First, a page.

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TEACHING

  

The loss of immersive experiences in our daily lives is the greatest challenge to artists living today and in near future.

Artist in the Classroom

TEACHING THE NEXT GENERATION OF PROFESSIONAL ARTISTS

If you develop a broad cross-functional expertise, no new idea will be wasted. It will immediately connect with the existing knowledge and will inspire you, energize you, and encourage your entrepreneurial creativity.
— David Kent, CEO, Artist in the Room, Inc.
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In a classroom, as much as in the professional market, every single creative,  path | project must start with one artist (or artists)  and a blank page – no preconceptions. Early on, it is important to discover the grounds an artist stands on and how it impacts their work, the making of the work, and the artist’s perceived intentions regarding both.  This approach allows the artist to be pulled out from beneath the footprint of historical or canonical definitions and focus on what is exclusively new about the artist-creator and the particular ways they imagine, renew, risk, and secure creative assets. 

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This approach allows a student artist to think about their art creating as work, problem solving,  inquiry, experimentation, and innovation. Matching an artist’s goals with their current actions and long-term objectives is one of the foundations of any successful self-analysis and learning and like every good entrepreneurial strategy it both  widens the understanding of an artist and their work and helps ascertain market opportunities.

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Young artists need to learn how to flesh-out and manage these concepts as they apply to the subject of running a successful small business and as the picture of their business starts to emerge, the nuts and bolts of a plan can be established, including budgets, deadlines, and a task-oriented breakdown of responsibilities and commitments.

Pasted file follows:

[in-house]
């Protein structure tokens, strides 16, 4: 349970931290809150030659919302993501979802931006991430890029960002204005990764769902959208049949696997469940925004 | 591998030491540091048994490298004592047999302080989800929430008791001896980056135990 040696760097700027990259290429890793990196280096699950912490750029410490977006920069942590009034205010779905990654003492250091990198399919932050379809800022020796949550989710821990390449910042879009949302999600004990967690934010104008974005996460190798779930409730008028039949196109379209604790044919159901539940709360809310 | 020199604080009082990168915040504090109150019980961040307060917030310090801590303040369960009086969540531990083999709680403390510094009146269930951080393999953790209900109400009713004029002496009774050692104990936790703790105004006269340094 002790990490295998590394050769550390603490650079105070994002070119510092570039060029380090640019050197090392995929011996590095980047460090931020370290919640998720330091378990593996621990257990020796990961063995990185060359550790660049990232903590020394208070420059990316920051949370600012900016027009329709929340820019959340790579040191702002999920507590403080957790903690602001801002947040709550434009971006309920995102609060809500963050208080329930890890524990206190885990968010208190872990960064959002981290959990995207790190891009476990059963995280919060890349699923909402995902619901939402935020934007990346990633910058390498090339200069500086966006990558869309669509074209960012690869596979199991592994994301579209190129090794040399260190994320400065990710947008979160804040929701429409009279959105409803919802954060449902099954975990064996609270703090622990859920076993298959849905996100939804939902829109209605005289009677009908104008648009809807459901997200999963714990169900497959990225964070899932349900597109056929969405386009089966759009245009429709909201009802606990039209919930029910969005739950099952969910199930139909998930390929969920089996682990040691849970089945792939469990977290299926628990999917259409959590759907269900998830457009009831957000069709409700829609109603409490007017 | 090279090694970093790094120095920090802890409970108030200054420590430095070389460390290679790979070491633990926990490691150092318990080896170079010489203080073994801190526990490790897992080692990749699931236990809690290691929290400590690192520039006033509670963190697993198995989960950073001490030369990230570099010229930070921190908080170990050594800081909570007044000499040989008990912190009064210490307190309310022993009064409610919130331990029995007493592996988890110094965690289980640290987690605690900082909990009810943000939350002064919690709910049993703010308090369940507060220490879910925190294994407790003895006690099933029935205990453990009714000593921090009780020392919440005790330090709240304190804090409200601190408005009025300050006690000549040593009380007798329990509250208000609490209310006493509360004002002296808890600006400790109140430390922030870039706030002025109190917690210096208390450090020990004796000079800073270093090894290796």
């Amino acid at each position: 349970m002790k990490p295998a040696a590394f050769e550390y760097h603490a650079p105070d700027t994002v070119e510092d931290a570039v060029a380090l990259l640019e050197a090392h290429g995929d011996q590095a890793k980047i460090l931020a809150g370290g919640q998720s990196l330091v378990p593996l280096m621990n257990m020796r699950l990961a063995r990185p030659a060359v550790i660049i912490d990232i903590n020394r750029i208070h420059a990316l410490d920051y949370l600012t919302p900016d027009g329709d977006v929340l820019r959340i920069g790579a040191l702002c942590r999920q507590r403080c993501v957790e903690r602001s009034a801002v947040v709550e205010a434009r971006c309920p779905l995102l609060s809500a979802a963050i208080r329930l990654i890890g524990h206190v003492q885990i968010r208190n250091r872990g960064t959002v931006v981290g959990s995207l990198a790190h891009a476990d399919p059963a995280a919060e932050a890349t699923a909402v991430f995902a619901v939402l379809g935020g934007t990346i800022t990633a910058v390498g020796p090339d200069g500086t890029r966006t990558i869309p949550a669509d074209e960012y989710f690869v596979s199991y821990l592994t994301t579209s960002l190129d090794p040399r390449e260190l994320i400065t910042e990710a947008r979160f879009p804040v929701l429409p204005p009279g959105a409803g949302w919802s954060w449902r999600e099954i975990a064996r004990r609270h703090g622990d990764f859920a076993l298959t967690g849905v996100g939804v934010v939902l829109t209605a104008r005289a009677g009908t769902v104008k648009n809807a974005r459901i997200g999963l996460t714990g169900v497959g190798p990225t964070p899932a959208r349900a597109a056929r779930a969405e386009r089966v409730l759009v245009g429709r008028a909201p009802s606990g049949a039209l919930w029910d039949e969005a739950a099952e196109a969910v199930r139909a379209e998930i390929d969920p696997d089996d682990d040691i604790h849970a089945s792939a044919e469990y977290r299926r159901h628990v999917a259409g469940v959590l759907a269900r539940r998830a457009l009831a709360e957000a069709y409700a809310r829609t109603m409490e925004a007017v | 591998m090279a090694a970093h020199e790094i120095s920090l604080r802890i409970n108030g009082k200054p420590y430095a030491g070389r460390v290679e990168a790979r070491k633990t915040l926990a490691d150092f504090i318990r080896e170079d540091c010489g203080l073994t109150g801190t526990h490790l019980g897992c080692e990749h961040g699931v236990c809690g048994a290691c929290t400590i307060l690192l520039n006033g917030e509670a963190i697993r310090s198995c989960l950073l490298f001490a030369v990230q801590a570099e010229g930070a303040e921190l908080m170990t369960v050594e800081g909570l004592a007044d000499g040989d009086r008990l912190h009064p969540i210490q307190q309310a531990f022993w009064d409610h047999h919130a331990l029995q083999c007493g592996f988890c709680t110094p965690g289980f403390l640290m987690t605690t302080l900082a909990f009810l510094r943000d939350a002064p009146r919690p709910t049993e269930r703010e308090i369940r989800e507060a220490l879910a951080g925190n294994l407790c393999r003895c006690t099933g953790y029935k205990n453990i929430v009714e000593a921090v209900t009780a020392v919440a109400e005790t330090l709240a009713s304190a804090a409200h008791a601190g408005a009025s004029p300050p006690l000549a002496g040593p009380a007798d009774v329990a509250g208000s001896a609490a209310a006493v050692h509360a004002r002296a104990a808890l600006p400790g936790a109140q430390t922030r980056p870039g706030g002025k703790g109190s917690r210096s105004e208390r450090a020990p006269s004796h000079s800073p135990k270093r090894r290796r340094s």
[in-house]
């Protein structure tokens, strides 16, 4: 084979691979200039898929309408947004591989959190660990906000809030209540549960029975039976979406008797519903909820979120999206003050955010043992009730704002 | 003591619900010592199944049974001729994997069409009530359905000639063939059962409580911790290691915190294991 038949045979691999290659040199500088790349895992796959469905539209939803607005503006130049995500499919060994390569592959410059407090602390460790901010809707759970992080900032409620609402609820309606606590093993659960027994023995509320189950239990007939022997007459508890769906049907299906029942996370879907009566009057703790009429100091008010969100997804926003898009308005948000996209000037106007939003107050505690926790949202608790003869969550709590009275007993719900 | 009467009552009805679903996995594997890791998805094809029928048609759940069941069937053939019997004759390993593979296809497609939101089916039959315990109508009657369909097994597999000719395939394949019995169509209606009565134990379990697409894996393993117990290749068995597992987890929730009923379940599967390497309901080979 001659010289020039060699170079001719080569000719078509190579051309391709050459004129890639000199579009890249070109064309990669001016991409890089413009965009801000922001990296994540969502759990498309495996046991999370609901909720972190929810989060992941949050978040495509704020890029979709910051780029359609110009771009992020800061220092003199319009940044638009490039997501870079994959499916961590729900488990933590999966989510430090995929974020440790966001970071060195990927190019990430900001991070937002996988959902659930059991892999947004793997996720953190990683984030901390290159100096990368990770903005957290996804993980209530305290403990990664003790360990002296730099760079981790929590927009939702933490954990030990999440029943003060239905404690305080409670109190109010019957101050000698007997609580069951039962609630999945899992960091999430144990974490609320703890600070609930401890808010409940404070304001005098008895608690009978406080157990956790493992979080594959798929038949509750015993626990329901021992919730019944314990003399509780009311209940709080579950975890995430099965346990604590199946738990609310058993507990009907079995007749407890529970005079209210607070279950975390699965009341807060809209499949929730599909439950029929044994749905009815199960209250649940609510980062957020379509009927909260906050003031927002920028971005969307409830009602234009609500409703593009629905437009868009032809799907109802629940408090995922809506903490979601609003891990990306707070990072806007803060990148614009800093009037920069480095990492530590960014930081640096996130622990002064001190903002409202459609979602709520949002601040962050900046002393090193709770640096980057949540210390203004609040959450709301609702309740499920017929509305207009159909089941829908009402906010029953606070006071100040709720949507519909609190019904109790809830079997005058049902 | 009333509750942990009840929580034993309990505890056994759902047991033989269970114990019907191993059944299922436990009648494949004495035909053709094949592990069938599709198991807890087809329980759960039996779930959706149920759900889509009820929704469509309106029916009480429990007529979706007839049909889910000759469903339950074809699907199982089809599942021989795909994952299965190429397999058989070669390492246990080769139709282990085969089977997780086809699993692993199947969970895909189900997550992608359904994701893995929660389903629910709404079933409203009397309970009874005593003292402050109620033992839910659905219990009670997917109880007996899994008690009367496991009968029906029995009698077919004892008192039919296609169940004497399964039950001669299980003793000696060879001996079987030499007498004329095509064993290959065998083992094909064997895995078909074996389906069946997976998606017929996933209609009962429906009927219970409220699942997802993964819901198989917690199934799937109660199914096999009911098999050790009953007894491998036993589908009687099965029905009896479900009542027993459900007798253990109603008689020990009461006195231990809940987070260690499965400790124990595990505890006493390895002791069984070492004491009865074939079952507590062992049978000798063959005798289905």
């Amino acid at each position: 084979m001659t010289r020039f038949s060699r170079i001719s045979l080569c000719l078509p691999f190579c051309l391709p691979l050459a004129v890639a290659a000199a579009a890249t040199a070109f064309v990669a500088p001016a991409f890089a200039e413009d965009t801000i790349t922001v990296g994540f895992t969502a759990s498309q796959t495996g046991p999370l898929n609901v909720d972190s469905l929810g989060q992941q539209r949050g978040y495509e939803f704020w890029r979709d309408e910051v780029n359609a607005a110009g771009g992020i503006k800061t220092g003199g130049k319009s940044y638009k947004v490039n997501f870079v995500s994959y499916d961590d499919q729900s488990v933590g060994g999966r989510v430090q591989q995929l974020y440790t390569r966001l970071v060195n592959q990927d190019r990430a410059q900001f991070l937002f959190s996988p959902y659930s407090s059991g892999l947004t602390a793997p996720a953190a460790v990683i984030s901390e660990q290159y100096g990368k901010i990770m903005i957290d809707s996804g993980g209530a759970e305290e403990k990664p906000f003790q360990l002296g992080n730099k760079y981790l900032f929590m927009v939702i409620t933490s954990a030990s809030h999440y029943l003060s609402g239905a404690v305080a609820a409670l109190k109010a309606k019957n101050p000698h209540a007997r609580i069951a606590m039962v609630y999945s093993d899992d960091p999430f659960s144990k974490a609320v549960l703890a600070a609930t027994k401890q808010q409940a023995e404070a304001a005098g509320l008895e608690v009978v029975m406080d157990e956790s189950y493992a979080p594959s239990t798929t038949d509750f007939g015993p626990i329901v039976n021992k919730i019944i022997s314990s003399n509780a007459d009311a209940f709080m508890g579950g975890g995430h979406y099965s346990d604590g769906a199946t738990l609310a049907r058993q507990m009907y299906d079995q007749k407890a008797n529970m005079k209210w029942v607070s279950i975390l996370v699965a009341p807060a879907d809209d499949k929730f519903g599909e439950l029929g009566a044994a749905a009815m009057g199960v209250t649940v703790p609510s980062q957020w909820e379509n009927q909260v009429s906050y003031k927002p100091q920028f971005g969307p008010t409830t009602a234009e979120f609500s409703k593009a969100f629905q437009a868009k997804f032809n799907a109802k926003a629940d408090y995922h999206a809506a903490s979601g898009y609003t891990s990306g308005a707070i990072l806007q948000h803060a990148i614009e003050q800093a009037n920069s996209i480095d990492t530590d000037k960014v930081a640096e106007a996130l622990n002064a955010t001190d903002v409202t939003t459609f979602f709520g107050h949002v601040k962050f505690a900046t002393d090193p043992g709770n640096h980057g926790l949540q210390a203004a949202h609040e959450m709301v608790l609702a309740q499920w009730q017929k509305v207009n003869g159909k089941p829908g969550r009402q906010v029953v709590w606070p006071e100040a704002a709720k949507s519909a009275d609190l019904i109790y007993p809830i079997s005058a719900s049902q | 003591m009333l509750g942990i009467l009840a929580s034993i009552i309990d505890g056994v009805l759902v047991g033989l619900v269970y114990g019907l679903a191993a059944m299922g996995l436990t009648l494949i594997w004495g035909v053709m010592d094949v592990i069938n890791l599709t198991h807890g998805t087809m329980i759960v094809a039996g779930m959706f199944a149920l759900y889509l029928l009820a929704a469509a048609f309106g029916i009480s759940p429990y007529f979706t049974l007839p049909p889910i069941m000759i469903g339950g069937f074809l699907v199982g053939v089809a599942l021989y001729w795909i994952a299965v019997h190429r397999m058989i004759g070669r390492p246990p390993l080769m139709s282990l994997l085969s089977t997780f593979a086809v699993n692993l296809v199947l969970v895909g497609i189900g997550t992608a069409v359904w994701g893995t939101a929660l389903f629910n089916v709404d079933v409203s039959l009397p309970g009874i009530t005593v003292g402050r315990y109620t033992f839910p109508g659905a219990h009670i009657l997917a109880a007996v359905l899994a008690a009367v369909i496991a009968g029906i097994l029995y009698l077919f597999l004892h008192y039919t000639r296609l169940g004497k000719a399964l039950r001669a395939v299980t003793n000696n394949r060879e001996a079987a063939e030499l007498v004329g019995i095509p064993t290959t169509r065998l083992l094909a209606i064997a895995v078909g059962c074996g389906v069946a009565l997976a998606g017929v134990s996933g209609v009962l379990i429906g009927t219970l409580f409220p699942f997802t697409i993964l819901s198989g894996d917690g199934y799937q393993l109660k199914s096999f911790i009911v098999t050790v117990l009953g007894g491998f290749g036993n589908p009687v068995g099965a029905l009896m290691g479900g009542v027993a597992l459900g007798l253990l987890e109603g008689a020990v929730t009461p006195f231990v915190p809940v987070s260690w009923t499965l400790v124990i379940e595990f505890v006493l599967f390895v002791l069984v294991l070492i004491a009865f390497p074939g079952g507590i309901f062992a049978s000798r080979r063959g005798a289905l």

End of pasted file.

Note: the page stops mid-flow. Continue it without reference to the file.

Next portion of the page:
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Understanding art as application gives an artist the mental and practical tools to drive their careers forward.  It teaches them the importance of realistically assessing their professional objectives and identifying new opportunities instead of fixing problems.  It prioritizes what the artist knows about their own applied, creative actions and how to secure and use them best.  Cross-functionally, these strategies become the blueprint for the artist-as-sole-proprietor, who like the artist-in-the-studio, must experiment, innovate, and show up each day to work. 

 

EIGHT TRUTHS EVERY YOUNG ARTIST SHOULD LEARN

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1. Creativity without action is a daydream

Lots of talented, sensitive people have great imaginations and are regularly unlocking hidden, undiscovered thoughts and ideas that lie within, and without.  What separates the artist, and the entrepreneur, from the rest is the ability to innovate, to take the idea and make it work in practice. This, of course, is why it is such a great struggle to be a successful artist or entrepreneur:  Life isn’t fair.  

It’s hard to break down barriers.  Innovative concepts and radical ideas are never easy to sell.  Indeed, the more innovative, daring and new, the more obstacles the status quo will erect in your way.  Artists, just like entrepreneurs, have to show up every day and persevere in markets where acceptance comes slowly. Seeing something through to the end and not being satisfied until all of it is accomplished takes discipline, expertise, and great will.   

Every day, an artist needs to search for change, respond to it, and see it as healthy. Doing new things, or doing old things in new ways, are how artists exploit change as an opening for new beginnings and a different creative outcome.